- [Harvard] Places HCFA On ‘Probation’ After Group Barred Student in Same‐Sex Relationship from Leadership (Caroline Engelmayer & Michael Xie, Harvard Crimson): “The Office of Student Life has placed religious group Harvard College Faith and Action on ‘administrative probation’ for a year after the organization pressured a female member of its student leadership to resign in September following her decision to date a woman.… College administrators told them HCFA is the first‐ever campus group to be placed on administrative probation.”
- Meanwhile on the Farm, Lonely Men and Women of Faith: The Experience of Religious Students at Stanford (Ben Simon, Stanford Review): “It may be unreasonable to expect a secular institution like Stanford to fully accommodate each student’s religious needs. With that said, Stanford goes far beyond the letter of the law when it comes to ethnic or racial diversity, but it does little to go out of its way to help religious students.”
- As more journalists report on Iceland’s circumcision saga, the country gets a rabbi (Julia Duin, GetReligion): “As Robert George of Princeton University – former chairman of the U.S. Commission on International Religious Freedom – noted in a series of tweets recently, a country banning circumcision effectively bans Jews from living there. Ditto for Muslims…. [However] Gunnarsdóttir told the newspaper she ‘didn’t think it was necessary to consult’ with the island’s small Jewish and Muslim population before proposing the anti‐circumcision bill, adding ‘I didn’t see it as a religious matter.’” That last detail is telling. Religious illiteracy causes real harms.
- Read My Lips: No New Administrators (Berber Jin, Stanford Review): “Though administrative offices are obviously necessary for the university’s operation, their self‐serving incentives should make us wary of their expansion. Unlike faculty, who gain prestige through quality teaching and innovative research, administrators move up the career ladder by expanding bureaucracy.” The Review has been on fire lately.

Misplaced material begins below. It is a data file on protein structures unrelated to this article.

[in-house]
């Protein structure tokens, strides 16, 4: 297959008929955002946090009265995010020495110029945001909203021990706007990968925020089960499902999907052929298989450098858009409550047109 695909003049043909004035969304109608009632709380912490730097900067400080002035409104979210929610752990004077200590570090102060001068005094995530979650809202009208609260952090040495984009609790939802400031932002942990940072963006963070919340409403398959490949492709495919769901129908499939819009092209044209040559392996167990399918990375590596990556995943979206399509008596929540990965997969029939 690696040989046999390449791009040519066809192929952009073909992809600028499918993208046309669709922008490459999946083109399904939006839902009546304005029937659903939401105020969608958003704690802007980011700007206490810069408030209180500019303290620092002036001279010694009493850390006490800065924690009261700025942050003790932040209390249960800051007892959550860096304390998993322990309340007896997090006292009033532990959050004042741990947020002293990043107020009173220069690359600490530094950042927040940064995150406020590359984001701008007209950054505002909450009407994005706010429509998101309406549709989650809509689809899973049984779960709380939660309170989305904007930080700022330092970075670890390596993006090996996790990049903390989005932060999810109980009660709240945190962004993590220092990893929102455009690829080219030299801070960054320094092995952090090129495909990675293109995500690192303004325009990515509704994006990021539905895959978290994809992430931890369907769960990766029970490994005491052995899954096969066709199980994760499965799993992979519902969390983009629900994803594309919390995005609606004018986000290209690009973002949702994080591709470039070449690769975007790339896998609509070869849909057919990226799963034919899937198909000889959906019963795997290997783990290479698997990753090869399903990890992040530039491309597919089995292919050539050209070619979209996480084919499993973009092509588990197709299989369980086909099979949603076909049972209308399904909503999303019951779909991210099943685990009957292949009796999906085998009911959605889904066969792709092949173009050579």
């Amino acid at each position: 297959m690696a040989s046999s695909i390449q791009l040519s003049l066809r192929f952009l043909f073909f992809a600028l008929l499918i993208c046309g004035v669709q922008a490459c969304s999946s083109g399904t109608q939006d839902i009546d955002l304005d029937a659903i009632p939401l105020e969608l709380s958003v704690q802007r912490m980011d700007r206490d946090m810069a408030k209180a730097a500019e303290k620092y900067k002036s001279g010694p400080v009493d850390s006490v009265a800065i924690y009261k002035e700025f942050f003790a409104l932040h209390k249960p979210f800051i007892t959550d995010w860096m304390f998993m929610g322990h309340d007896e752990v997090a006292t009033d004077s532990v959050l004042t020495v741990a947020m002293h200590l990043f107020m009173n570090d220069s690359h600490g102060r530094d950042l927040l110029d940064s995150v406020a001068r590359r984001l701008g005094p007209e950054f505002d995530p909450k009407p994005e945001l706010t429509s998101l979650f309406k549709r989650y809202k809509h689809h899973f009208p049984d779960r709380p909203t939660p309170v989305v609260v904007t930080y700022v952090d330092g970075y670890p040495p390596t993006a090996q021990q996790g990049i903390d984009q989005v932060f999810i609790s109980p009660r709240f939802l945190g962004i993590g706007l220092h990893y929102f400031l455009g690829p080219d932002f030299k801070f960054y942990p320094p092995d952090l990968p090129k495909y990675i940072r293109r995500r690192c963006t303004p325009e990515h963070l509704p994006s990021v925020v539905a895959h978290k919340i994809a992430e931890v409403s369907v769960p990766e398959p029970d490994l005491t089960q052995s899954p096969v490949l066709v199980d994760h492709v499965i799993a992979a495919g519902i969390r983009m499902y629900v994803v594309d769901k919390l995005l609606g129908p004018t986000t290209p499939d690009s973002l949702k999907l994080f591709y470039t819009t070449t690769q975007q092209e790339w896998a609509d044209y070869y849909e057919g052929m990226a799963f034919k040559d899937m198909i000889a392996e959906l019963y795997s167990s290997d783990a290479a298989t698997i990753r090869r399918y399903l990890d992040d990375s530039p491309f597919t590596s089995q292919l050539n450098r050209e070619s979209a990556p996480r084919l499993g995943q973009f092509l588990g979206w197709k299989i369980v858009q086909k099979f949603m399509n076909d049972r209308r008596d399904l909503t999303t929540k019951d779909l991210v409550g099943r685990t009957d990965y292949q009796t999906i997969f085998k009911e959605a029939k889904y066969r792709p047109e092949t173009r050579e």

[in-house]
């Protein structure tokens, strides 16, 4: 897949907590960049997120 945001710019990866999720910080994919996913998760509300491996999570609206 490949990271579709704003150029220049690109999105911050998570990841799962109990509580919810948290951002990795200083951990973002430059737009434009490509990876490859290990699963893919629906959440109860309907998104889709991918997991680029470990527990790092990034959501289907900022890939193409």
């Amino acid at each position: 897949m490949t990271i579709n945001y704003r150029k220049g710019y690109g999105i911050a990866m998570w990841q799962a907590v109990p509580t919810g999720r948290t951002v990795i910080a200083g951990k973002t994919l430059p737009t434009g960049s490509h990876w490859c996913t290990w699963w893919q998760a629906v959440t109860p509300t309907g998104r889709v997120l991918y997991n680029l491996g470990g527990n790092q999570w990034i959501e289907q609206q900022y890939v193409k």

Less Serious Things Which Also Interested/Amused Glen
- Man Only Serving In Church Sound Booth To Avoid Greeting Time (Babylon Bee): with the Bee the headline is usually sufficient. With this one, the full text is worth a read.
- Dilbert Listens to a Millenial — unfair, but funny
Things Glen Found Interesting A While Ago
Every week I’ll highlight an older link still worth your consideration. This week we have a debate between two pastors on guns I shared back in volume 48 – both are very thoughtful and are skillful debaters. Here is the conversation so far. All the posts are pretty short.
- Q Denver (Doug Wilson)
- The Bible On Self‐Defense: A Response To Doug Wilson (Preston Sprinkle)
- The Apostle Peter and Open Carry (Doug)
- The Only Way To Stop A Bad Guy With A Gun Is A Good Guy With A Gun(Preston)
- Who You Gonna Call? (Doug)
- The Only Way To Stop A Bad Guy With A Statistic Is a Good Guy With A Statistic (Preston)
- Ring Up The Devil? (Doug)
- The Killer At The Door (Preston)
- Guns and Covenants (Doug)
- Nonviolence: In Brief (Preston)
- Your 2am NPR Voice (Doug)
Why Do You Send This Email?
In the time of King David, the tribe of Issachar produced shrewd warriors “who understood the times and knew what Israel should do” (1 Chron 12:32). In a similar way, we need to become wise people whose faith interacts with the world. I pray this email gives you greater insight, so that you may continue the tradition of Issachar.
Chi Alpha is not a partisan organization. To paraphrase another minister: we are not about the donkey’s agenda and we are not about the elephant’s agenda — we are about the Lamb’s agenda. Having said that, I read widely (in part because I believe we should aspire to pass the ideological Turing test and in part because I do not believe I can fairly say “I agree” or “I disagree” until I can say “I understand”) and may at times share articles that have a strong partisan bias simply because I find the article stimulating. The upshot: you should not assume I agree with everything an author says in an article I mention, much less things the author has said in other articles (although if I strongly disagree with something in the article I’ll usually mention it).
Also, remember that I’m not reporting news — I’m giving you a selection of things I found interesting. There’s a lot happening in the world that’s not making an appearance here because I haven’t found stimulating articles written about it.
Archives at http://glenandpaula.com/wordpress/category/links.